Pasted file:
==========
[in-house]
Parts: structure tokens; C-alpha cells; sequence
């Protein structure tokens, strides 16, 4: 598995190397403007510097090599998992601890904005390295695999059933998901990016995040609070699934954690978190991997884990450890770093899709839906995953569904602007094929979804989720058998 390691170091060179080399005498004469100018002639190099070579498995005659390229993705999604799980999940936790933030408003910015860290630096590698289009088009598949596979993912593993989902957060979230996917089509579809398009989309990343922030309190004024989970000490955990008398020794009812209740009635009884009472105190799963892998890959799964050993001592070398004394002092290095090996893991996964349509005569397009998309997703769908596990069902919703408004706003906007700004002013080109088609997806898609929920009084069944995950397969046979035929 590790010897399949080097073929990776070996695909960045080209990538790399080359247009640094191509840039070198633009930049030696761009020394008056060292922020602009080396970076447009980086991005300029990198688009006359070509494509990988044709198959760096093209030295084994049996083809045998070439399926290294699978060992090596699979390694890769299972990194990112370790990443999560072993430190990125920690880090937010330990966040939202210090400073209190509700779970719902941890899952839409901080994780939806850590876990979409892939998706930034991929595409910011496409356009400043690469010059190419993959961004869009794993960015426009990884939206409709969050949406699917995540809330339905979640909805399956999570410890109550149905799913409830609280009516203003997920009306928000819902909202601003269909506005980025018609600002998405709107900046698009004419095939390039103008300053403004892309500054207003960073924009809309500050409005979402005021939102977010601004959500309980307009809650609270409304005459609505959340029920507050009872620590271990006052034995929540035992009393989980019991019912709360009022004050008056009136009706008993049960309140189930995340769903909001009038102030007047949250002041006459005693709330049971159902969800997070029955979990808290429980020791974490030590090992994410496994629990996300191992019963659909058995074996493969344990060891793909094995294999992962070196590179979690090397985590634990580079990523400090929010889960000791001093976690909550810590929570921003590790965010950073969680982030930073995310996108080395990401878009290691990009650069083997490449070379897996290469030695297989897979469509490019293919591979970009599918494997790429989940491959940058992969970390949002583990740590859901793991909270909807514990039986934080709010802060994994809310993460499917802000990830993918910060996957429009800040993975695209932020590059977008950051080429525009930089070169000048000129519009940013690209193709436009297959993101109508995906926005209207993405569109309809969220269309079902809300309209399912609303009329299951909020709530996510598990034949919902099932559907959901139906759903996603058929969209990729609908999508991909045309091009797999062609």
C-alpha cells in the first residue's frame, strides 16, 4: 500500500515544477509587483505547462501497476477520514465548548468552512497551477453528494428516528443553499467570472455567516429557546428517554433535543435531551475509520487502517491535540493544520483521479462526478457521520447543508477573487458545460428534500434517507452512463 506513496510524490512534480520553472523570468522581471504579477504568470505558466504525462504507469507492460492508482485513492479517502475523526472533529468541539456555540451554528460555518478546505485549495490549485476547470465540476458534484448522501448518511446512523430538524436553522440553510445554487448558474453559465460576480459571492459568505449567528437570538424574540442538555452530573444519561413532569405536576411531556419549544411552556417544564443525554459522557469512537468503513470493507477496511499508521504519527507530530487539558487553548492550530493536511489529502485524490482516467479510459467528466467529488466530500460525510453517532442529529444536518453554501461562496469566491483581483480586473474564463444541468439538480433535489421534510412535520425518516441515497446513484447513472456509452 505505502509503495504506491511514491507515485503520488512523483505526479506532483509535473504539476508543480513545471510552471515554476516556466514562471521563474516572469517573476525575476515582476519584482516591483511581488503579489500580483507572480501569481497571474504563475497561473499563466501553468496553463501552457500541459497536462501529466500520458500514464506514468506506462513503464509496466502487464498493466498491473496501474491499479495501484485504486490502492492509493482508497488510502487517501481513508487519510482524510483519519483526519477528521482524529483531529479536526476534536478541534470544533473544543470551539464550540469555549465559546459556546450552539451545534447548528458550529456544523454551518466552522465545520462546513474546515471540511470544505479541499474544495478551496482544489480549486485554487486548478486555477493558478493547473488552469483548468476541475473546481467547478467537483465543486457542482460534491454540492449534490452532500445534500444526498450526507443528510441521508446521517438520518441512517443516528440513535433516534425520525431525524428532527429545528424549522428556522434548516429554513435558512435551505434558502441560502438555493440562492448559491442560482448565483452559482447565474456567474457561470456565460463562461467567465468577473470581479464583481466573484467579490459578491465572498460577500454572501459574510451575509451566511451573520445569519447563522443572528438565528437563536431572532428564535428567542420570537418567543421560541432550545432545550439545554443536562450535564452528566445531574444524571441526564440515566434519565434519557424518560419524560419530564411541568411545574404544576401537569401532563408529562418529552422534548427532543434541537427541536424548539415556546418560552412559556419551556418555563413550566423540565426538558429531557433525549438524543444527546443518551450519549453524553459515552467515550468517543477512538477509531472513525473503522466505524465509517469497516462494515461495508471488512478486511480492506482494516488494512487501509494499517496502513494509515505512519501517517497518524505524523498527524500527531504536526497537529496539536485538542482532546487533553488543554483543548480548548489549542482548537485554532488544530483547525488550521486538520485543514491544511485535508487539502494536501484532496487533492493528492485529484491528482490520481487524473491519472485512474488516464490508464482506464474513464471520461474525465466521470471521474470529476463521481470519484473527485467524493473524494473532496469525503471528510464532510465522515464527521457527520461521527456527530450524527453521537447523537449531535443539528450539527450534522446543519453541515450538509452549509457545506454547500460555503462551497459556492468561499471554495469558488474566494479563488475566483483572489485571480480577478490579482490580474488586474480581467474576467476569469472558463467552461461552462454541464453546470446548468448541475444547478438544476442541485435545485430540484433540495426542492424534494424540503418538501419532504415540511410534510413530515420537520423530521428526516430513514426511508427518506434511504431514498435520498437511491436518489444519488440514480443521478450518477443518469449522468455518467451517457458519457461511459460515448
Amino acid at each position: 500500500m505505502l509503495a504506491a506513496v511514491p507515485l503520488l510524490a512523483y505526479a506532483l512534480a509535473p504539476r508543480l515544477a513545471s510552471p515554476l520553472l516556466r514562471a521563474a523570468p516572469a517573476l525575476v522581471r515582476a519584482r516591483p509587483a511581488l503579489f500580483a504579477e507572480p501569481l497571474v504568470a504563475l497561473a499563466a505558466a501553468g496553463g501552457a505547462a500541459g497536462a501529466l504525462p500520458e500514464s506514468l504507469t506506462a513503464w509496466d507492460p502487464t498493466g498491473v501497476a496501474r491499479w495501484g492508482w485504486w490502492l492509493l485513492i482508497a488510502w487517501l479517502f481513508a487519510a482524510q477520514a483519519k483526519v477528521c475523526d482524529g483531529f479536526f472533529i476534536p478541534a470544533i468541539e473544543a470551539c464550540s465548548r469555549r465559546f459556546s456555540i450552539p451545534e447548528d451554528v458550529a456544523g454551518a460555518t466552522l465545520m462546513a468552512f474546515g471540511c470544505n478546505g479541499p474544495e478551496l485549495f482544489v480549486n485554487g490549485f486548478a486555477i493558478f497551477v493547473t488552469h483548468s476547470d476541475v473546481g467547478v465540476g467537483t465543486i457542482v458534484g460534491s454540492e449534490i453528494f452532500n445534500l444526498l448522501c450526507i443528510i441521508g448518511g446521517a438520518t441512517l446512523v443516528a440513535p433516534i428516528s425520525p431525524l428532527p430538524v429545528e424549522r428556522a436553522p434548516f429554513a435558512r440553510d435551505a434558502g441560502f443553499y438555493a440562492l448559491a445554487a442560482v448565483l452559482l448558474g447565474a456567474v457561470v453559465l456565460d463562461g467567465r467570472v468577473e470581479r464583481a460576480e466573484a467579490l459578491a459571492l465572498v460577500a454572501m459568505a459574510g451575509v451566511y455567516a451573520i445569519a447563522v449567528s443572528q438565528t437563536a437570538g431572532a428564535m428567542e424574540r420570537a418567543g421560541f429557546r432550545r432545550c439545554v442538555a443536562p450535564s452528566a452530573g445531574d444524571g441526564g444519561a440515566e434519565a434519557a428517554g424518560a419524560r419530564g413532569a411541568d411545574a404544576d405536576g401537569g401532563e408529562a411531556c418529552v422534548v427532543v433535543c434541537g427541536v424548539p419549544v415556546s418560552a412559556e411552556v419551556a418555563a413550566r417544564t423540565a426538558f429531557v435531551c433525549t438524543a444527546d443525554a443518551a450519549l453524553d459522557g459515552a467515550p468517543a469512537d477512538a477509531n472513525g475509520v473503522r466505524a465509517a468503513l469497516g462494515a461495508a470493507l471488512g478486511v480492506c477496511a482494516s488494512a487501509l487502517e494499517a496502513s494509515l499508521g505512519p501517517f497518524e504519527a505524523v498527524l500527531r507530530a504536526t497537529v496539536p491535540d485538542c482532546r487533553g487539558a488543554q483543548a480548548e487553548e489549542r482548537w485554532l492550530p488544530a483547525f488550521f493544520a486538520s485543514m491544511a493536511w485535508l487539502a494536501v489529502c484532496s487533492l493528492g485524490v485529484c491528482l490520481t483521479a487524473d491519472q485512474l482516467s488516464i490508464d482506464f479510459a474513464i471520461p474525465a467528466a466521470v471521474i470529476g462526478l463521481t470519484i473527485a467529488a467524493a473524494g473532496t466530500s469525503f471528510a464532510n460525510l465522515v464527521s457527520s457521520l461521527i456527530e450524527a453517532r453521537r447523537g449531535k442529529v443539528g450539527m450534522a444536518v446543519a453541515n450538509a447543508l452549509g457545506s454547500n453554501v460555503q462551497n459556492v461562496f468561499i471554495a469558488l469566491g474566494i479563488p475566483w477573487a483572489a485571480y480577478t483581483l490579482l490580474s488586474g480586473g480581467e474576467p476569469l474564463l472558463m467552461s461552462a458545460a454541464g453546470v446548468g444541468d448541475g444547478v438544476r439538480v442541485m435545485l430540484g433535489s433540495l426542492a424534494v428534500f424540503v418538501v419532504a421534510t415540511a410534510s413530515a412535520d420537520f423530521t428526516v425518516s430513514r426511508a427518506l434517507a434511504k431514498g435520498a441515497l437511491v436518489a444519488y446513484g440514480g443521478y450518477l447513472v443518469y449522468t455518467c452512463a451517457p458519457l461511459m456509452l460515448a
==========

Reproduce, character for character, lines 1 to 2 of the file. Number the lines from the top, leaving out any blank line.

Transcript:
[in-house]
Parts: structure tokens; C-alpha cells; sequence